He pointed out that young people could be the ones to change this. “I am hopeful,” said Kaplan, “with so many young voices deciding to make Miami their home, I see political and social change on the horizon.”
Through times both bright and turbulent, Kaplan’s bookstores have given readers, young and old, a space to learn and socialize. Such places, he said, are essential for a community—and bookstores are a perfect fit.
“For a community to be whole and complete,” said Kaplan, “it must have those great, good places. Those third places after home and work where people congregate, meet and explore the diversity of their community. Bookstores are really well-suited for that.”
According to Kaplan, Shakespeare and Company did this in Paris, serving the “Lost Generation” in the early 1900s. There was Gotham Book Mart in New York City, Powell’s Books in Portland, Tattered Cover in Denver and City Lights in San Francisco—and now, Books & Books in Miami.
Kaplan’s success does not just lie in his love for books. Kaplan realized that with the technology boom of the 2000s, and with corporations like Amazon eating up a large percentage of literary sales, he would have to evolve his strategy to keep up.
Fast forward to 2020, Books & Books’ Instagram account has garnered upwards of 82,000 followers. Kaplan, whose personal presence is interwoven into Books & Books’ daily feed, uses the account to promote book launches, announce events—now mostly virtual—and support his community.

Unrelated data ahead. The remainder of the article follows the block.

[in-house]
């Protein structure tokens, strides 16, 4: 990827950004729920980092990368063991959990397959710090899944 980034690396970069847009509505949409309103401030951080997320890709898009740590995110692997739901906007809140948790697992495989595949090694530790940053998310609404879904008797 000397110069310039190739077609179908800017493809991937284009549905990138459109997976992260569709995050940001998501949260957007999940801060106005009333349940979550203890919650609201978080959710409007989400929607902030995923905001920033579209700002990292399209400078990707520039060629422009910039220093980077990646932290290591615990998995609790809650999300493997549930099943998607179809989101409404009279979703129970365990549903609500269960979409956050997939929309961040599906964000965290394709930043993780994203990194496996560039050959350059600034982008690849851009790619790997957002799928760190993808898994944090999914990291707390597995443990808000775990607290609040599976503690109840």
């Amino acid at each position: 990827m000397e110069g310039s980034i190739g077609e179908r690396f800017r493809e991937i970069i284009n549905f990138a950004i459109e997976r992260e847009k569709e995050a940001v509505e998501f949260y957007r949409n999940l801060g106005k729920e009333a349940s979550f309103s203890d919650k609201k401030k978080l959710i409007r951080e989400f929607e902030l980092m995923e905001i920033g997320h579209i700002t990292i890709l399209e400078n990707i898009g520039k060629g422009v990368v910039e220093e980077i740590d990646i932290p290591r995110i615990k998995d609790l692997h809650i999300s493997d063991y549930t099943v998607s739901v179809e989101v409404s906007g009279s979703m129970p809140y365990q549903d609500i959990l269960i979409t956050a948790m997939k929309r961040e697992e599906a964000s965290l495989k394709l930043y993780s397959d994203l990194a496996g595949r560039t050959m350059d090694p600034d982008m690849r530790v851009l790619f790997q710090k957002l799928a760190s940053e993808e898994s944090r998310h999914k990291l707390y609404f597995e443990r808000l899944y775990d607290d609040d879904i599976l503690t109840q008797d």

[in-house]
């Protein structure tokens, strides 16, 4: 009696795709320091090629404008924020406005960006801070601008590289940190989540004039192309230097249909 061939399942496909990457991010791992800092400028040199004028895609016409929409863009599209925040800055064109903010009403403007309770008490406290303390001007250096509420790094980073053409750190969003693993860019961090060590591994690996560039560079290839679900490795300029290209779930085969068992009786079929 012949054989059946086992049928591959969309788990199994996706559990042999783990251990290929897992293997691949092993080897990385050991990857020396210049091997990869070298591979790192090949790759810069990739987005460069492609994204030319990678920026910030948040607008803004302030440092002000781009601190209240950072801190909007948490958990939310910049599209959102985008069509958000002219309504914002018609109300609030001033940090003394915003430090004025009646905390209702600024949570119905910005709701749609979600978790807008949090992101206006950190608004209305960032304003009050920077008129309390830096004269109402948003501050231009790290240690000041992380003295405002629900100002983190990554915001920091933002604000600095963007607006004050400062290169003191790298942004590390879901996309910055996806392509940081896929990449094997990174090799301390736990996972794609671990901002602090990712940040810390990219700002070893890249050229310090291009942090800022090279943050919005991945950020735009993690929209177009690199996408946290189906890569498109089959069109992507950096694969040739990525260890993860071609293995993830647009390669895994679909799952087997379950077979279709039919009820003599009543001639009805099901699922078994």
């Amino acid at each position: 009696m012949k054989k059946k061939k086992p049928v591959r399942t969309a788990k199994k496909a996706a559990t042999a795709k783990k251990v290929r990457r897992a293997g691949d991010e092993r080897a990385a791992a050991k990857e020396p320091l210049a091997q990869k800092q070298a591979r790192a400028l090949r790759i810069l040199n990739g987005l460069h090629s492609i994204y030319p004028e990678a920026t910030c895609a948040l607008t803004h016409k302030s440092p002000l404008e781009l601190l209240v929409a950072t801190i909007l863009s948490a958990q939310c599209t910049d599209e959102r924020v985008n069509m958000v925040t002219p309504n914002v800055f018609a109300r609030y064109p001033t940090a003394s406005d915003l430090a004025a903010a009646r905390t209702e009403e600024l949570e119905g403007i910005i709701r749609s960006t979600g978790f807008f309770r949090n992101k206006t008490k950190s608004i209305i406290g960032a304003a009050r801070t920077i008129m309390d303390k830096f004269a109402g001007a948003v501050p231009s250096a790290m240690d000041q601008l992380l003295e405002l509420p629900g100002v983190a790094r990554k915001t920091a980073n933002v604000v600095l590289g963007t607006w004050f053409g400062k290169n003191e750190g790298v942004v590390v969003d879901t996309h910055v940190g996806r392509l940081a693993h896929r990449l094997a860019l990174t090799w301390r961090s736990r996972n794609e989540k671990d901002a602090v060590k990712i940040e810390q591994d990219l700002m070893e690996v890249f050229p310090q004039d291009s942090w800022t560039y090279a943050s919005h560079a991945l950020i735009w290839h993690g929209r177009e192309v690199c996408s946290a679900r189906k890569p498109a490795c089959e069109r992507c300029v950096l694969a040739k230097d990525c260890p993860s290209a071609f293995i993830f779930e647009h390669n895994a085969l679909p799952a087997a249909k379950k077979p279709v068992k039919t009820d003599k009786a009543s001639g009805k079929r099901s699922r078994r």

In addition to his stores, Kaplan now produces films and television shows with his production company, Mazur Kaplan Company, and hosts “The Literary Life” podcast as part of the “Literary Hub” podcast community.
His early films “The Man Who Invented Christmas,” “The Guernsey Literary and Potato Peel Pie Society,” and “All the Bright Places” are all available on streaming services like Netflix and Hulu. His next film, “Let Him Go,” starring Kevin Costner and Diane Lane, will premiere when theaters can safely re-open.
The Literary Life podcast is thriving, according to Kaplan. The talkshow features a new guest to discuss the latest and greatest in literature. Episodes are released each week on Spotify, Apple Podcasts and the Literary Hub website. There are also weekly updates and teasers on Books & Books’ Instagram page.
Kaplan is also the force behind the Miami Book Fair, which started in 1985 and is held each year at Miami-Dade College. This year the fair is set to go digital for the first—and, he hopes, last—time ever.
“I hope this is a temporary condition, as watching Miami come together under the big tent of The Fair brings me the greatest satisfaction,” said Kaplan. “It reaffirms my belief that books, and their authors, can be catalysts for bringing diverse communities together.”
Kaplan explained that, in his eyes, books are essential to civil engagement and having an informed democracy.
“The act of reading is really an affirmation of democratic thinking,” Kaplan said. “Being able to find information through books and to learn how to be empathetic through the reading of stories and novels is crucial if we are to have a civil society.”
“Being able to find information through books and to learn how to be empathetic through the reading of stories and novels is crucial if we are to have a civil society.”— Mitchell Kaplan, owner of Books & Books
words_kylea henseler. photo_alexandra gaddy. design_amanda costello.
This article was published in Distraction’s fall 2020 print issue.